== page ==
19Aug 2014

How URETEK Repairs Mechanically Stabilized Earth (MSE) Walls

By Robert Armstead

What is an MSE Wall?

For more than 40 years, mechanically stabilized earth (MSE) retaining walls have been used to reinforce earthen structures, such as those found in constructing highways and roads, dams, bridge abutments, seawalls, dikes, golf courses, and other grade separation applications.

MSE wall systems are popular because they allow engineers, architects, and landscape and road designers to effectively integrate designs, that are cost effective and structurally sound, into tight site conditions.  Today, there are many types of MSE wall options including  geocells, segmental block, wire mesh and Bin-Wall.

A retaining wall on private property
An MSE retaining wall on private property

Sustainability of MSE Retaining Walls

A major design concern for MSE structures has been their durability in the soil/water environments in which they are being used.  Problems begin when aging MSE walls begin to degrade and lose their structural integrity due to corrosion of the galvanized steel used in the concrete facings, or water infiltration degrading the support soils behind the MSE wall.

According to Steve Wendland, a professional engineer at Kleinfelder, the failure rate of MSE walls is “1 in every 1,000.”  In his article When Retaining Walls Fail, Mr. Wendland writes that MSE retaining walls fail because of poor communication between the project team and, of course, water.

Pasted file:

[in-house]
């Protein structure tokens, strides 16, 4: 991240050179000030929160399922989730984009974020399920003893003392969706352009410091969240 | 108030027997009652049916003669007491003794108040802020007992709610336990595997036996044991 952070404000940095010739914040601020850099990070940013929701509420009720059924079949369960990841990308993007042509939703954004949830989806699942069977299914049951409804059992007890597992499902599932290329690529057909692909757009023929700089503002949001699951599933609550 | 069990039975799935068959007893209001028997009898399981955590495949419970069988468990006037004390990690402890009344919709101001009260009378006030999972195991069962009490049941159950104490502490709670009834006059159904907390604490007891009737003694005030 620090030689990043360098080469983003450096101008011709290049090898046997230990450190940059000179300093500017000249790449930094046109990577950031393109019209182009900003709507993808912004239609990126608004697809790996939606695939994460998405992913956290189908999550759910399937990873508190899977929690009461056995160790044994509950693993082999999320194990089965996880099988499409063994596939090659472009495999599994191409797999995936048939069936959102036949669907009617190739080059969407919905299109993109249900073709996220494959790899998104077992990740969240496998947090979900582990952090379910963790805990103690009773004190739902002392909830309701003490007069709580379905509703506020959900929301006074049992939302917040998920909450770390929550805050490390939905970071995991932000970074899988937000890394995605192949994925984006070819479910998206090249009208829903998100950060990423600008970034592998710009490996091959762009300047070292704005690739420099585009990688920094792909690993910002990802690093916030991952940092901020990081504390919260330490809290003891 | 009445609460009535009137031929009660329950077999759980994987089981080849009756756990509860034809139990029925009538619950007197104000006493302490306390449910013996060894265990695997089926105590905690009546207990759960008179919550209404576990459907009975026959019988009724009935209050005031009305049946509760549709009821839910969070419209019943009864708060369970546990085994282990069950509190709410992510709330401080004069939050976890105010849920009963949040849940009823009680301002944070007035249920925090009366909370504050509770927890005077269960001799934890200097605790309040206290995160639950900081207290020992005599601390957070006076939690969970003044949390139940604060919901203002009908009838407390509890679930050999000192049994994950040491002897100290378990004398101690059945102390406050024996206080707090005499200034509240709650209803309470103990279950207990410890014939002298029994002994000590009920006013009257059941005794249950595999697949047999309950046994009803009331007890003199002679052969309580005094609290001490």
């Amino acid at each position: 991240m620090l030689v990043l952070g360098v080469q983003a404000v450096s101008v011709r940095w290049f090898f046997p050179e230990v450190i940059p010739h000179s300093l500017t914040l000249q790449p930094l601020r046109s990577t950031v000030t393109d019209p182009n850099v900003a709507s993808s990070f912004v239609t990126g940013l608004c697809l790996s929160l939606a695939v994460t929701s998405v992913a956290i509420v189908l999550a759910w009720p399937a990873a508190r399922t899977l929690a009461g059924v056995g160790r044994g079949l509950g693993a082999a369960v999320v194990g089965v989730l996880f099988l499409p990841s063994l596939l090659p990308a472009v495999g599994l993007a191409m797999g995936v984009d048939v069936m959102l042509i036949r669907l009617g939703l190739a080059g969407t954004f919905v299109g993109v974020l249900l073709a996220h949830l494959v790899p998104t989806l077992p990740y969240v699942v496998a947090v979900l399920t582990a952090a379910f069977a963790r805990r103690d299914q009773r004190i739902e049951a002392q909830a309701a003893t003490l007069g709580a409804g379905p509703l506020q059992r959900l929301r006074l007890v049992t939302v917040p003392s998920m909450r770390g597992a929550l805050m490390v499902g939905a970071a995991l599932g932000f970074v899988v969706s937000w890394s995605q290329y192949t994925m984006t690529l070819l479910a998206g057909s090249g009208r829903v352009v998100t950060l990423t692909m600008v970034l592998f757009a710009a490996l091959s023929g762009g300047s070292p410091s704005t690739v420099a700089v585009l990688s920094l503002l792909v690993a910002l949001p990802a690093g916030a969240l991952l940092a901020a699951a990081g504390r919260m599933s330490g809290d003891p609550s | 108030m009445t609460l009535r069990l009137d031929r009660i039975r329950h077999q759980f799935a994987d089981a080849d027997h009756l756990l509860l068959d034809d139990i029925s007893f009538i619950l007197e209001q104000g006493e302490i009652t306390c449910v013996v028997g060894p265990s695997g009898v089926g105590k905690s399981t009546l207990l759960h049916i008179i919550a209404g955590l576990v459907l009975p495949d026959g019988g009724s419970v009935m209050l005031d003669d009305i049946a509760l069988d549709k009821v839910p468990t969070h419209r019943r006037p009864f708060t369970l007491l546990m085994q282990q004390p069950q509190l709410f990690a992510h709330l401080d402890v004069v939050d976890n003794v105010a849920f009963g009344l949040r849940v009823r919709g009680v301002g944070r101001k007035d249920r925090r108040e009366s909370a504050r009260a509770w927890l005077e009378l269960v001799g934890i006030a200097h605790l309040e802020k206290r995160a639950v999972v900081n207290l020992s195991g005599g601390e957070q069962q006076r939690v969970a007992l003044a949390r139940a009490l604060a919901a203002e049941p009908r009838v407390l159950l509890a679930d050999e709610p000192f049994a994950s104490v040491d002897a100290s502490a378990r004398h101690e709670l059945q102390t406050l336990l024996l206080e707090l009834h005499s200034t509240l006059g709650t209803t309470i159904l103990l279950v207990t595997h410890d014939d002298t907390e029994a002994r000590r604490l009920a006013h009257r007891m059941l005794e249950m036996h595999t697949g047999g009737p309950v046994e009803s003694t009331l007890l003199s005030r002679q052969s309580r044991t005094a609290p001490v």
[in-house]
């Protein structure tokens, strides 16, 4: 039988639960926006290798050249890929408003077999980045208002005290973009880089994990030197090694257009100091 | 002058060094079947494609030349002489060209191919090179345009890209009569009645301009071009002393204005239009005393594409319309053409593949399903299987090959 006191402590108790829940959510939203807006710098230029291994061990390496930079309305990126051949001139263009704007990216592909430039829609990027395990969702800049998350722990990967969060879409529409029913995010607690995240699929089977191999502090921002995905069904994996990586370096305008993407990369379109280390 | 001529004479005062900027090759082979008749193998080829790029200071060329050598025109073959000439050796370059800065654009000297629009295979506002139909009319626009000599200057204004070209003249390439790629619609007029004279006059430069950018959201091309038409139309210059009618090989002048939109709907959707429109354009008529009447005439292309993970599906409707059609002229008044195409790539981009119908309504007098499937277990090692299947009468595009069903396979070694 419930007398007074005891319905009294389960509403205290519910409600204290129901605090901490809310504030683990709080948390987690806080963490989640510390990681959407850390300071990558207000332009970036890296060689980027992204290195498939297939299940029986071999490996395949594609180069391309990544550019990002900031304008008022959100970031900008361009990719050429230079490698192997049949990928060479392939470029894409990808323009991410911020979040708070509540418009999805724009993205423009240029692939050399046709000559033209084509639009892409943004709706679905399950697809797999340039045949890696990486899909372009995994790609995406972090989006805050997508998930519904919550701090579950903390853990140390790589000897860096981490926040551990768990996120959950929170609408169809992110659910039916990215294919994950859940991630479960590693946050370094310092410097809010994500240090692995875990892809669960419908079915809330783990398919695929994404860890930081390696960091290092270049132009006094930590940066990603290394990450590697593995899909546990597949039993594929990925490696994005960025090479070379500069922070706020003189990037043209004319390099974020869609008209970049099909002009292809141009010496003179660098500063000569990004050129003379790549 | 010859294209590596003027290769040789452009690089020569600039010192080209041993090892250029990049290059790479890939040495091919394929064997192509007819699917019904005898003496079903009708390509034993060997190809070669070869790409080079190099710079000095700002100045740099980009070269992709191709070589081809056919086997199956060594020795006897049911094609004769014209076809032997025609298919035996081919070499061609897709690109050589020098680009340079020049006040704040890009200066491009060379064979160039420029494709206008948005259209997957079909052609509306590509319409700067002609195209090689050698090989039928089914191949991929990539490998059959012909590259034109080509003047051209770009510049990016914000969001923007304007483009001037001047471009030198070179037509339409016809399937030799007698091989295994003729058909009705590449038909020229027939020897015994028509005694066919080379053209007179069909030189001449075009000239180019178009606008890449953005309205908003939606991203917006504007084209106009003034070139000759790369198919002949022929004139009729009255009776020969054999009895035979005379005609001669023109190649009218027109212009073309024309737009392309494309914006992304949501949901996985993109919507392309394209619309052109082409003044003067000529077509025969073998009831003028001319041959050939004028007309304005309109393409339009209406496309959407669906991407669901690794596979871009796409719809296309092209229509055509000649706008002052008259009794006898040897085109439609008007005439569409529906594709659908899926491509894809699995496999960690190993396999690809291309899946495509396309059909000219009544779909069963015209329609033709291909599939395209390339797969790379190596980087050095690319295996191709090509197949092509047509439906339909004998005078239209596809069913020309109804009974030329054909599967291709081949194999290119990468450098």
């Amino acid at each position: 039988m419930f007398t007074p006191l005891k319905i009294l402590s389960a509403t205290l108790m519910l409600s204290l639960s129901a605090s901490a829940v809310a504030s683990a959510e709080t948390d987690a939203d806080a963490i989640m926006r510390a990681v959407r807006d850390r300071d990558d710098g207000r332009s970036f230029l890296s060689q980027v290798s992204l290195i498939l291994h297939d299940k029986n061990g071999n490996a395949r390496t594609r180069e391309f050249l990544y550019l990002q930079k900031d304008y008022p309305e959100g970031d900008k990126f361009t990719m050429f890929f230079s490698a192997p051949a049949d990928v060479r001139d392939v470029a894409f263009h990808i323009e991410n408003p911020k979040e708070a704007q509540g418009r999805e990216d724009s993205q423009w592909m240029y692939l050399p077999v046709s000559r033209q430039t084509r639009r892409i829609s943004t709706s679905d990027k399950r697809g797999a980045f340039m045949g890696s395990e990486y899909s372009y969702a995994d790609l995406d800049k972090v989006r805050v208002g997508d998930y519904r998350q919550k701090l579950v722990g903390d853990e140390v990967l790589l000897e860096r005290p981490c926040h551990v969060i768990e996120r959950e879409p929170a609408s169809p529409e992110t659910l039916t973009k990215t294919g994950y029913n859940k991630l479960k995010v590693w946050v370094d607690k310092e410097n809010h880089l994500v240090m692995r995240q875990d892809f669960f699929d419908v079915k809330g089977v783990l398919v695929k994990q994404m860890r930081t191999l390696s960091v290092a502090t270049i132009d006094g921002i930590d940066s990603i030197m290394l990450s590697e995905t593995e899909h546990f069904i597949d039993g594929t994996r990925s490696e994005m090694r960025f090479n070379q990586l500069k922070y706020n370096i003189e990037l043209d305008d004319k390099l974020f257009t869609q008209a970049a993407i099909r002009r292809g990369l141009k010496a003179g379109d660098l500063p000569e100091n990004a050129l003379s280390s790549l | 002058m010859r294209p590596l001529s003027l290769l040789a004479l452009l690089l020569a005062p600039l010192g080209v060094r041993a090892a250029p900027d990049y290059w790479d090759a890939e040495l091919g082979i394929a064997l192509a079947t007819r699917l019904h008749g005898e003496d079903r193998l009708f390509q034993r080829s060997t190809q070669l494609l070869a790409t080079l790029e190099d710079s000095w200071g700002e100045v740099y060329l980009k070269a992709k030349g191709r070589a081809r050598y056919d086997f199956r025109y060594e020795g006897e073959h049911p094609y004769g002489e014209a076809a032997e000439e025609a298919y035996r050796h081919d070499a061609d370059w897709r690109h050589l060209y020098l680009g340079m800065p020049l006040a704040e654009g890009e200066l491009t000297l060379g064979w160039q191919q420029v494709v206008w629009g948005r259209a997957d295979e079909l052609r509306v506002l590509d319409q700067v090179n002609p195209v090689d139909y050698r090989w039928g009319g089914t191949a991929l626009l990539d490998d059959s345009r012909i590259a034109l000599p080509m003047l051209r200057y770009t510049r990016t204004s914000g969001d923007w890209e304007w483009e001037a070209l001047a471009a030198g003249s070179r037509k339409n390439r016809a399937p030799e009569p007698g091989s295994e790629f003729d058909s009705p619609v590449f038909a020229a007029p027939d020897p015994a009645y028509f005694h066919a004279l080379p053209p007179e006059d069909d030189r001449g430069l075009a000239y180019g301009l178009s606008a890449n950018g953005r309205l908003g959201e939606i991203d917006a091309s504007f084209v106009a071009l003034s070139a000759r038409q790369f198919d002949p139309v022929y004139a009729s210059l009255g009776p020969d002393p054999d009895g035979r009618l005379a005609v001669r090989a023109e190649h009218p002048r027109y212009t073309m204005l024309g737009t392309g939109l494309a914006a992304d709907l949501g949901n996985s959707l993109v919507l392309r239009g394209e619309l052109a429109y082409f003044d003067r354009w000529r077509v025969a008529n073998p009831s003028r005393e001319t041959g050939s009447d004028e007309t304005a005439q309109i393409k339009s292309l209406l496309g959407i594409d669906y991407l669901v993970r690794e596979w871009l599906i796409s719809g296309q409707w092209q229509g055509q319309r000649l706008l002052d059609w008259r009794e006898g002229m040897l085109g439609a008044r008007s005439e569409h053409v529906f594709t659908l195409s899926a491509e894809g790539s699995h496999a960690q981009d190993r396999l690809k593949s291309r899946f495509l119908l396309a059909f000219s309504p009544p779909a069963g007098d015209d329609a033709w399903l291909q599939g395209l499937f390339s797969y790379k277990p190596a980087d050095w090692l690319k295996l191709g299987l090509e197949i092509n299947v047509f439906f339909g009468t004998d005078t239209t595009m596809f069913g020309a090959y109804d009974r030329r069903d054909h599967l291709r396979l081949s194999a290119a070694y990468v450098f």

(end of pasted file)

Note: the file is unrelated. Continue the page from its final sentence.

Photo courtesy of Steve Wendland, PE, RG
Failure of an MSE Wall
Photo courtesy of Steve Wendland, PE, RG

Repairing MSE Walls

In beginning the process for repairing an MSE retaining wall, engineers implement different field evaluation schemes to monitor the corrosion and degradation mechanisms in the constructed MSE structure.

Ground Penetrating Radar (GPR), is often used to locate voids behind the walls.

Injecting geopolymer behind MSE retaining wall.
Injecting geopolymer behind MSE retaining wall.

If soil reinforcement is required, URETEK Holdings is called in to inject geotechnical polymer into the void.  In consultation with the engineers on each project, URETEK designs a custom injection plan for the polymer to stabilize the loose soil and fill voids to minimize further soil erosion.

During injection, the URETEK team uses lasers to monitor the slightest movement of the MSE wall.  Every movement is calculated to ensure the wall does not collapse from the pressure of the material.

Repairing an MSE wall for the Florida Department of Transportation.
Repairing an MSE wall for the Florida Department of Transportation.

Benefits of Using Polymers in Repairing MSE Walls

The polymer actually displaces trapped water and is not compromised by wet conditions during or after installation.  Once the curing process is complete, the cured polymer retards further water infiltration.

By using URETEK’s polymer and deep injection method, private citizens and municipalities will mitigate time and expenses by not having to completely replace an MSE retaining wall.